For this reason, units of work are designed to neatly marry up with assessment tasks. The aspects that will be assessed are given the most time in the teaching of these units. Fortunately, in Chemistry at least, this can still preserve the magic and awe of the subject, but this is not always the case. Assessment Calendars start to dictate the amount of time that can be dedicated to each unit of work, and parallel opportunities often need to be foregone because they cannot be fit in.

Again, I see students who have been working very well having their confidence and enjoyment of the subject undermined by an assessment result. Sometimes this is a lack of preparation and it is a tough (and good) lesson learned. Sometimes this is a "bad day at the office", but the die is cast for that particular assessment. Yes, Internal Assessments do often have re-submission or reassessment opportunities, but sometimes the time pressure is too great on students to do this justice as well as performing "to their potential" in their other subjects at the same time.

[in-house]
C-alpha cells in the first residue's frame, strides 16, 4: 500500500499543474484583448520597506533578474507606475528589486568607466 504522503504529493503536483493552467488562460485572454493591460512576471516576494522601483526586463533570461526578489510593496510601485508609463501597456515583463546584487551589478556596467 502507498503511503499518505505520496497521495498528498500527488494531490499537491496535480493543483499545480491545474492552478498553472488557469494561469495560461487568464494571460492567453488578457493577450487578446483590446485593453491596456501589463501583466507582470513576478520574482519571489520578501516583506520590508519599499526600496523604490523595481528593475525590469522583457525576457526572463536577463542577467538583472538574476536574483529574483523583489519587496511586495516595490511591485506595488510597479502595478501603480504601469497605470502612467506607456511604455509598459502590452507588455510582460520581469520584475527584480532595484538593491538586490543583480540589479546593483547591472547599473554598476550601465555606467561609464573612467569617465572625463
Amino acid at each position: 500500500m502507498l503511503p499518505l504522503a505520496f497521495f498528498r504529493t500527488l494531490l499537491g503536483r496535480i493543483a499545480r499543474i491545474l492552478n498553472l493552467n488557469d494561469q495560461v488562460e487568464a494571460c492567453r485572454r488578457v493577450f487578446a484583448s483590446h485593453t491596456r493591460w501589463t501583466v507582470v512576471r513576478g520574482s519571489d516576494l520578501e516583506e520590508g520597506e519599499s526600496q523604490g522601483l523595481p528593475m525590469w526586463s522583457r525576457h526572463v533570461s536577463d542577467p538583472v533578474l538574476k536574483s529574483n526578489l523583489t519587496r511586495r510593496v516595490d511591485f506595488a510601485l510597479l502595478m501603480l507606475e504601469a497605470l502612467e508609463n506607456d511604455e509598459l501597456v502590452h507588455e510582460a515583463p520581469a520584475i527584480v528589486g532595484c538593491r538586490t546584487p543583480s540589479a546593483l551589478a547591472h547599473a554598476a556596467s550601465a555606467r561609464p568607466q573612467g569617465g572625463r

The students' sense of worth in the subject is being controlled by their achievement in the assessments. The teachers' programmes are being controlled by allowing students to perform at the best level possible. What a shame we are slaves to the assessment rather than servants to learning.


"Moonshot" was the term used in #edchatNZ. There was some real magic suggested there by teachers.

Teachers talked about designing assessment tasks and marking rubrics with their students. I challenged them on this in my role as Devil's Advocate, but see this as wonderful! How often do we actually unpack Achievement Standards with our classes as part of the learning process? How often do we get into a dialogue about what a certain level of detail for a definition, for example, is so important in the marking schedule?